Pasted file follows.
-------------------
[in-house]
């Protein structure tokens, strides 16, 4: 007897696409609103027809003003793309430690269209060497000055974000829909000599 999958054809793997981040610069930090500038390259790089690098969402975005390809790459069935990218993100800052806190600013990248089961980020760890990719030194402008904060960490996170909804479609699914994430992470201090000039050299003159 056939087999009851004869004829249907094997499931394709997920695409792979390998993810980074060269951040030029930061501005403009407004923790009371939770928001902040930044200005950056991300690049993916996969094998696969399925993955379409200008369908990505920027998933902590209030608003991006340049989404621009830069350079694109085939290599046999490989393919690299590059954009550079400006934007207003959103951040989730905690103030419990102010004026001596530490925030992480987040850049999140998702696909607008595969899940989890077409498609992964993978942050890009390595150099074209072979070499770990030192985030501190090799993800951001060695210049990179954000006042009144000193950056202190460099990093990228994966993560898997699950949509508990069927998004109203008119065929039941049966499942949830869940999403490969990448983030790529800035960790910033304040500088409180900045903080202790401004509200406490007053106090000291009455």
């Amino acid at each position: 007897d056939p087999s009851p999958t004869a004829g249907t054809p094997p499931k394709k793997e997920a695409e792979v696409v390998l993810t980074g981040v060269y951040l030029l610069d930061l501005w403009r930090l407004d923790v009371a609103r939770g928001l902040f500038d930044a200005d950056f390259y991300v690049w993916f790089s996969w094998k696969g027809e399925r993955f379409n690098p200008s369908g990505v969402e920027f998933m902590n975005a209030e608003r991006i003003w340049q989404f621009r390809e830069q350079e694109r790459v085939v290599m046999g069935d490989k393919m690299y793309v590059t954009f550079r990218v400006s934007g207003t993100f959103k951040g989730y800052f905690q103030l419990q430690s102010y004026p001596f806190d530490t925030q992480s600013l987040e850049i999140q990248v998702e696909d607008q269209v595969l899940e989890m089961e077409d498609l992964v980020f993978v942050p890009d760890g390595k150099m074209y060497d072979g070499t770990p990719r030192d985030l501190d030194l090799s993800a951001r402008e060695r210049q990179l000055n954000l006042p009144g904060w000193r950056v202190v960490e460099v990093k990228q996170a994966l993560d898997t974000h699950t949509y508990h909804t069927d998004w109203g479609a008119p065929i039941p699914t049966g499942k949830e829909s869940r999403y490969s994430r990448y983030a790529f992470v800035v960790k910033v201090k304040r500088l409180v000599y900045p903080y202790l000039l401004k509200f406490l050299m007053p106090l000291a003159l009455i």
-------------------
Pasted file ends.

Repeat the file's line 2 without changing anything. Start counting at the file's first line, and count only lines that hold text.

């Protein structure tokens, strides 16, 4: 007897696409609103027809003003793309430690269209060497000055974000829909000599 999958054809793997981040610069930090500038390259790089690098969402975005390809790459069935990218993100800052806190600013990248089961980020760890990719030194402008904060960490996170909804479609699914994430992470201090000039050299003159 056939087999009851004869004829249907094997499931394709997920695409792979390998993810980074060269951040030029930061501005403009407004923790009371939770928001902040930044200005950056991300690049993916996969094998696969399925993955379409200008369908990505920027998933902590209030608003991006340049989404621009830069350079694109085939290599046999490989393919690299590059954009550079400006934007207003959103951040989730905690103030419990102010004026001596530490925030992480987040850049999140998702696909607008595969899940989890077409498609992964993978942050890009390595150099074209072979070499770990030192985030501190090799993800951001060695210049990179954000006042009144000193950056202190460099990093990228994966993560898997699950949509508990069927998004109203008119065929039941049966499942949830869940999403490969990448983030790529800035960790910033304040500088409180900045903080202790401004509200406490007053106090000291009455």